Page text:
The Death of Bin Laden: A European perspective

DISCLAIMER: All opinions in this column reflect the views of the author(s), not of EURACTIV Media network.

The killing of an unarmed Osama Bin Laden by US forces in Pakistan violated America's democratic and legal principles as well as religious values, argues legal expert Andreas Geiger.

Dr. Andreas Geiger is managing partner of Alber & Geiger, a leading European law firm in Brussels.

"When US President Obama announced that a special unit of the US forces had killed Osama Bin Laden, reactions all over Europe were similar. EU institution leaders in Brussels and heads of EU member states in the national capitals showed relief that one of the most dangerous terrorists of the last decades was not a threat anymore.

Then something happened. In a press conference, German Chancellor Angela Merkel made a statement for the EU's largest member state saying that she was 'happy that Bin Laden had been shot'. This gave rise to an immediate discussion in all media which forced Merkel to withdraw her statement soon after, saying that what she meant was that she was happy about the fact that the danger had ceased to exist – not that she was happy about the death of Bin Laden and about the fact that he had been killed by the US government.

Well, where is the problem? There is one. In fact, there are two. First, it is a legitimate question whether a person of Christian belief may at all be 'happy' about the death of any human being. And second, is a state government allowed to eliminate any human being through cold-blooded murder?

Depending on the political position one might argue that the Europeans are far too sissy. Or that the Americans are far less European than they think, basically still just being cowboys without any rule of law. But if we dig deeper, there is a lot more which needs to be seen.

A democratic state is bound by the rule of law and by international law. One of the basic principles of its foundation is that it does not lower its standards to the ones of its enemies. If it does so, such a state loses its democratic values and reliability. In short, the rule of law comes to an end. And the state itself does as well as a result.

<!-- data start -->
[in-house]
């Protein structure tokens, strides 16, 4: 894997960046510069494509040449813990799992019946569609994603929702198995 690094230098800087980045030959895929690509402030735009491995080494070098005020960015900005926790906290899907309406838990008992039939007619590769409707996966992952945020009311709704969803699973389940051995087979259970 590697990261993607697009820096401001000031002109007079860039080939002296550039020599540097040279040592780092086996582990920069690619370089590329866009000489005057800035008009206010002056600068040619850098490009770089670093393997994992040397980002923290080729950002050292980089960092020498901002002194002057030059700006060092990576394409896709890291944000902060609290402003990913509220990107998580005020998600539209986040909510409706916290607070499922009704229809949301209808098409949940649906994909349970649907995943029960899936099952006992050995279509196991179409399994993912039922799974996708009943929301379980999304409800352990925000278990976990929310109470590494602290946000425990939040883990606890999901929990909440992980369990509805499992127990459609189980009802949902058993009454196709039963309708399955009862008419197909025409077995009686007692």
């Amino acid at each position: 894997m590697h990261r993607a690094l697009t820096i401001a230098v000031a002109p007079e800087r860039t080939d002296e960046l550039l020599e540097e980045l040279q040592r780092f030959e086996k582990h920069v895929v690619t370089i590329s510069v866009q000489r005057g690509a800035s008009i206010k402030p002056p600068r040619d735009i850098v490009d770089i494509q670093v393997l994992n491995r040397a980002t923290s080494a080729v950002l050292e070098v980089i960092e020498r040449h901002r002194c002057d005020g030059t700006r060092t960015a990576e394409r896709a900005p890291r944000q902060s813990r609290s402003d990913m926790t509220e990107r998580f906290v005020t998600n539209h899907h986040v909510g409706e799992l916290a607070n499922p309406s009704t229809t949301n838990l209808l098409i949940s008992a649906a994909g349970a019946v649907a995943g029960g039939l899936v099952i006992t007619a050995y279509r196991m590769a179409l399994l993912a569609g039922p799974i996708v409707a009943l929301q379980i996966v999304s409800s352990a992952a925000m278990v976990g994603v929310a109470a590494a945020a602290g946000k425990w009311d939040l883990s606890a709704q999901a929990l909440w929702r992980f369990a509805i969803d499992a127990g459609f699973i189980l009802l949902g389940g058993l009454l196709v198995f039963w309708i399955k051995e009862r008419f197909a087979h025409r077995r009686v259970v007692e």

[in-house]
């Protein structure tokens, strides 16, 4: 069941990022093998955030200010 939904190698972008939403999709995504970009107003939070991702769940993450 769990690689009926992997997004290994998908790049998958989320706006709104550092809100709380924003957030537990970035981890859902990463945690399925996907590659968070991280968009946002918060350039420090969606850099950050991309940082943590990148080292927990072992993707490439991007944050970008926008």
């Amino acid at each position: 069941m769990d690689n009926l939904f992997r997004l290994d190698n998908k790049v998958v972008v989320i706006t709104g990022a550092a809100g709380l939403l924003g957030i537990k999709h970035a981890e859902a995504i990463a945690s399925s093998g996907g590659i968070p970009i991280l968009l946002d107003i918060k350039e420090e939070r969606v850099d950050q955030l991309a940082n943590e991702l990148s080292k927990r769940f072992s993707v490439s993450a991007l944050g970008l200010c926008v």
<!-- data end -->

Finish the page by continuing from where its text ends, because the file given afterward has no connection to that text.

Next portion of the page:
Under a properly functioning rule of law system, Bin Laden should have been taken prisoner and put on trial in a US court, better even in the international court of justice in The Hague. But Bin Laden was shot. He had not been killed by accident, not in self-defence and not as collateral damage. It was a targeted killing, a hit job by a government. Without any court trial and conviction. This is murder and a violation of international law.

Of course, Israel does that all the time: sending out the Mossad to kill its political enemies or terrorists. And of course this is by any standards illegal and unacceptable. But Israel is not a world power. The US is. Now, what if the US starts to behave like that? And what if others follow?

This brings us to the second aspect, which put so much pressure on Merkel. Religion. On what basis can Western democracies ask China to respect human rights, ask African dictators not to kill their opponents and ask Islamic countries not to apply the cruel sharia in a modern world – if at the same time those Western democracies live on the same cruel principles of the Bible's Old Testament, demanding 'an eye for an eye', while officially claiming to live on the Christian principles of love, laid down in the New Testament?

America is proud of its democratic principles and its belief in God. The killing of Bin Laden violated both. Don't go down that road, America. Europeans know what they are talking about: This road led us into two World Wars."

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